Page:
The Washtenaw Health Initiative Opioid Project hosted the Washtenaw County Opioid Summit on Tuesday, where various state and local stakeholders came together for the discussion focused on the county’s high, but declining, rate of opioid overdoses and the link between trauma and addiction. Participants learned about opioid use in the county, heard testimonials and attended breakout sessions relating to primary prevention, pain management, harm reduction, treatment and recovery.

U.S. Rep. Debbie Dingell, D-Mich., shared a few words on her personal relationship to opioid addiction, discussing how her father suffered from prescription drug addiction, and her younger sister died from a drug overdose. Dingell stressed opioid addiction affects many people and said it is necessary to reduce the stigma associated with the illness.

“This is really real to me. It’s not easy for me to talk about. I talk about it more than I did, because you look at me and think I’ve got this great life,” Dingell said. “And I am lucky, I’ve got a lot of friends, I’ve got a lot of family, they keep me going. But I do talk about it, because it happens in every family, it happens in every community, every neighborhood, and you cannot imagine the desperation.”

Dingell’s late husband, former U.S. Rep. John Dingell, D-Mich., also used opioids to treat his pain from cancer. Dingell said it’s important not to stigmatize people with real pain and emphasized the need for alternative pain medication.

“We have to develop alternative pain pills, so that people get pain relief without becoming addicted, and we need to not stigmatize those who have real pain, or not give them the pills that they need, while at the same time, keeping our kids, keeping our neighbors, our families, from ever starting them,” Dingell said.

According to keynote speaker Adreanne Waller, an epidemiologist and author of the Washtenaw County Opioid Report, the first five months of 2019 have shown a decrease in opioid prescription and emergency overdose visits. 

Waller detailed a number of factors that contributed to the epidemic, including untreated mental health, corporate greed, unemployment and disabilities.

“There’s a number of — and I keep adding to this list — big issues that have become much more crystal clear over the years within this epidemic,” Waller said. “The historic, unjust responses to the crack and cocaine epidemic and how that injured generations of families. We’ve learned so much about other substance abuse disorders… the incredible, high profit margins of marketing addictive substances, untreated mental health, mental illness affects changes in healthcare delivery, deepen social ties, employment and disability challenges, as well as linked with lacking economic opportunity. This list gets longer and longer.”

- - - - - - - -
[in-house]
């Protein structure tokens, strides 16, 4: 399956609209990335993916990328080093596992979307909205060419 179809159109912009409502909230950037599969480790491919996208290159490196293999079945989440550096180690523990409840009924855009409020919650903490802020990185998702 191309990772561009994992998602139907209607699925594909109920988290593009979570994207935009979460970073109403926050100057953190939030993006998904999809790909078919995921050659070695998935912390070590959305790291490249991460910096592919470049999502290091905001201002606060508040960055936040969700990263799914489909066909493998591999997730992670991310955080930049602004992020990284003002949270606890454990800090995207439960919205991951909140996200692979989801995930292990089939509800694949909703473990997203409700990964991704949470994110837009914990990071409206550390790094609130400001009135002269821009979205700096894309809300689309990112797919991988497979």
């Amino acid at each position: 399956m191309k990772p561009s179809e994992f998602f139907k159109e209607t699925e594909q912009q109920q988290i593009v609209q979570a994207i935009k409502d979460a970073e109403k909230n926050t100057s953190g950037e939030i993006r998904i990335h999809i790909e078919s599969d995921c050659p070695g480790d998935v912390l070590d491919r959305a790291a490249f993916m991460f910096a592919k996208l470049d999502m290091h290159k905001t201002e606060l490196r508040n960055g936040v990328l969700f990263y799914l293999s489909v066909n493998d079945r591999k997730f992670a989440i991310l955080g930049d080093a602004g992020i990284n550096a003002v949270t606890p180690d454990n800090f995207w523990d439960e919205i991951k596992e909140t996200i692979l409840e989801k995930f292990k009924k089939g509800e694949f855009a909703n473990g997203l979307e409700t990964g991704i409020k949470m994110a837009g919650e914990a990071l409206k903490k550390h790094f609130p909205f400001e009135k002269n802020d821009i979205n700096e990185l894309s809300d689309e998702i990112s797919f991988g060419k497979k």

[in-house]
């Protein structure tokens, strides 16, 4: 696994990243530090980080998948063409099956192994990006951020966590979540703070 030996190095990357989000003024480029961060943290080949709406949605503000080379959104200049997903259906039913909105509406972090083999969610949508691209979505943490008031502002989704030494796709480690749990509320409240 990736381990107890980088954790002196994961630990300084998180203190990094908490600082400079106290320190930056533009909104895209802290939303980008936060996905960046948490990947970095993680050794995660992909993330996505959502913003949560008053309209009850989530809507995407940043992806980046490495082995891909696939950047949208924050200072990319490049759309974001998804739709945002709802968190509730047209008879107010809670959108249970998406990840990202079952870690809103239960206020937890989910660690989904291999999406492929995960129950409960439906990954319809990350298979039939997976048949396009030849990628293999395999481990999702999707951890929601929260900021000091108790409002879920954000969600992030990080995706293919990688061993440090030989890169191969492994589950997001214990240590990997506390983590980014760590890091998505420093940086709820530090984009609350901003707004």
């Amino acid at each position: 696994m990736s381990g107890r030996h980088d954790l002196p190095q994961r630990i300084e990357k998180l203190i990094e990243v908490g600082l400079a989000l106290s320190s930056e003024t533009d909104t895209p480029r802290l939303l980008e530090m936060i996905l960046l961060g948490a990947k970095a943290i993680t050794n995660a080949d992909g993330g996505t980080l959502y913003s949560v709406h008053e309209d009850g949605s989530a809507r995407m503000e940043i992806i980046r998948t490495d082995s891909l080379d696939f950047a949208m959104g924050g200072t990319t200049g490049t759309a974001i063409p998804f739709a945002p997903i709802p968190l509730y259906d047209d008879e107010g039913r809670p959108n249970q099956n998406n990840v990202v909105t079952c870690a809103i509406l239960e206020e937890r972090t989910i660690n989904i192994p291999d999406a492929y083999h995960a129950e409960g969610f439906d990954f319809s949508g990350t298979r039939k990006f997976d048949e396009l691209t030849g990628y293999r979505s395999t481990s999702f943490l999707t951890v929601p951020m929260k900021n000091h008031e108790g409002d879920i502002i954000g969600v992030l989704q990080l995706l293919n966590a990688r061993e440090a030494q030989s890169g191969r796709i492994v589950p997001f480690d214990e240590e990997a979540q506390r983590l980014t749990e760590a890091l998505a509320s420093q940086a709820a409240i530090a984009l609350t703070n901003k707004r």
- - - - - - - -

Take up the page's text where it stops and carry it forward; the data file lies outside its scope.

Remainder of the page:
Waller also said 2,100 of 300,000 emergency department visits from January 2011 to May 2019 in Washtenaw County were related to opioid poisoning, and those with Medicaid seem to exhibit higher rates of visits to the ER concerning repeat opioid overdoses.

Waller, along with others at the summit, said she believes treating childhood trauma may be key to preventing opioid addiction.

“I really feel that understanding more about the link between trauma and opiate overdoses might enable us to identify trauma as almost the preventative test — mammography, if you will — that will prevent ultimately an opiate overdose,” Waller said. “It helps us to see things much earlier than we would otherwise. And if that pain, that that person has, is covered up with a chemical euphoria, like opioids, it can delay treatment until the cancer has spread.”

Adverse Childhood Experiences, or ACEs, is the terminology for measuring childhood trauma. According to the World Health Organization, ACEs is the most important health discovery of the century. 

Zaire Totty, project coordinator for the System for Opioid Overdose Surveillance at the University of Michigan Injury Prevention Center, said this event is a good opportunity to bring together people from different fields.

“I think it’s a good opportunity for a lot of the different stakeholders to get together as well, especially because this is an epidemic that comes from so many different parts of public health,” Totty said. “With prescribers and recreational use, I really think it’s a good time to get individuals from different disciplines that are working on this topic.”

Amy Rucker, project coordinator for the University of Michigan’s Injury Prevention Center, acknowledged the importance of bringing together the community to discuss the issue.

“I think it’s really important to bring different stakeholders and providers from across Washtenaw County and across the state … to an event to talk about something so important,” Rucker said. “Yet even within organizations within the University of Michigan, we have a lot of different projects and and a lot of different centers and institutes working on the opioid epidemic … So just bringing everyone together in one space, we get to learn what everyone’s doing. We can collaborate, make meaningful connections.”

Sarah Khan, a student studying social work at Eastern Michigan University, emphasized the importance of the opioid crisis in relation to her career path.

“As somebody who’s majoring in social work, I think it’s really important to know different things that affect your community,” Khan said. “And I wanted to be better educated people so that I can know resources and help people.”

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